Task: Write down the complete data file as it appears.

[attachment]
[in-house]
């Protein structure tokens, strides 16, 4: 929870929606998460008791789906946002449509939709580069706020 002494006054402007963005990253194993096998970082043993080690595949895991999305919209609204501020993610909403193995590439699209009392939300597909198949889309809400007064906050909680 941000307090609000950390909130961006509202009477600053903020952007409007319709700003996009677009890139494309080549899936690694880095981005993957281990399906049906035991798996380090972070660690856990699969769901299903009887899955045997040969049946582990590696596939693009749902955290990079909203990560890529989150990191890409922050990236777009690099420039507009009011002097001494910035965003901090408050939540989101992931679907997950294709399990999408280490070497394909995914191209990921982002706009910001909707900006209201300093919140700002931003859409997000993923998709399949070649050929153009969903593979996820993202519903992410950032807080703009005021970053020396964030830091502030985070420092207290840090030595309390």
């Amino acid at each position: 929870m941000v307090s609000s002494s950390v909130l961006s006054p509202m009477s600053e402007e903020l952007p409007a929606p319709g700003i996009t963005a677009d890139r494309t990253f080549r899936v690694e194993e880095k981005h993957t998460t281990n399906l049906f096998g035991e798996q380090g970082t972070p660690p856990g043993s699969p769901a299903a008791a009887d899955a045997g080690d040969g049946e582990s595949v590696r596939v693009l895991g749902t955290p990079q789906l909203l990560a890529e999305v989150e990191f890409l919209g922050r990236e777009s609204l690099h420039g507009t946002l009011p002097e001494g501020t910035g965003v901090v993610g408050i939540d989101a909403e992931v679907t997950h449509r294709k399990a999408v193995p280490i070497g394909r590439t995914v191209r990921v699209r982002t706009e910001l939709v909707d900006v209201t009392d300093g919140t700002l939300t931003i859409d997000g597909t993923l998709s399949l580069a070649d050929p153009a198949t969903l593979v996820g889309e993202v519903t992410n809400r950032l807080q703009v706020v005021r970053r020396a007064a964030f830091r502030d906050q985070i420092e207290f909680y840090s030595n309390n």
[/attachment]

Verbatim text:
[in-house]
């Protein structure tokens, strides 16, 4: 929870929606998460008791789906946002449509939709580069706020 002494006054402007963005990253194993096998970082043993080690595949895991999305919209609204501020993610909403193995590439699209009392939300597909198949889309809400007064906050909680 941000307090609000950390909130961006509202009477600053903020952007409007319709700003996009677009890139494309080549899936690694880095981005993957281990399906049906035991798996380090972070660690856990699969769901299903009887899955045997040969049946582990590696596939693009749902955290990079909203990560890529989150990191890409922050990236777009690099420039507009009011002097001494910035965003901090408050939540989101992931679907997950294709399990999408280490070497394909995914191209990921982002706009910001909707900006209201300093919140700002931003859409997000993923998709399949070649050929153009969903593979996820993202519903992410950032807080703009005021970053020396964030830091502030985070420092207290840090030595309390």
């Amino acid at each position: 929870m941000v307090s609000s002494s950390v909130l961006s006054p509202m009477s600053e402007e903020l952007p409007a929606p319709g700003i996009t963005a677009d890139r494309t990253f080549r899936v690694e194993e880095k981005h993957t998460t281990n399906l049906f096998g035991e798996q380090g970082t972070p660690p856990g043993s699969p769901a299903a008791a009887d899955a045997g080690d040969g049946e582990s595949v590696r596939v693009l895991g749902t955290p990079q789906l909203l990560a890529e999305v989150e990191f890409l919209g922050r990236e777009s609204l690099h420039g507009t946002l009011p002097e001494g501020t910035g965003v901090v993610g408050i939540d989101a909403e992931v679907t997950h449509r294709k399990a999408v193995p280490i070497g394909r590439t995914v191209r990921v699209r982002t706009e910001l939709v909707d900006v209201t009392d300093g919140t700002l939300t931003i859409d997000g597909t993923l998709s399949l580069a070649d050929p153009a198949t969903l593979v996820g889309e993202v519903t992410n809400r950032l807080q703009v706020v005021r970053r020396a007064a964030f830091r502030d906050q985070i420092e207290f909680y840090s030595n309390n």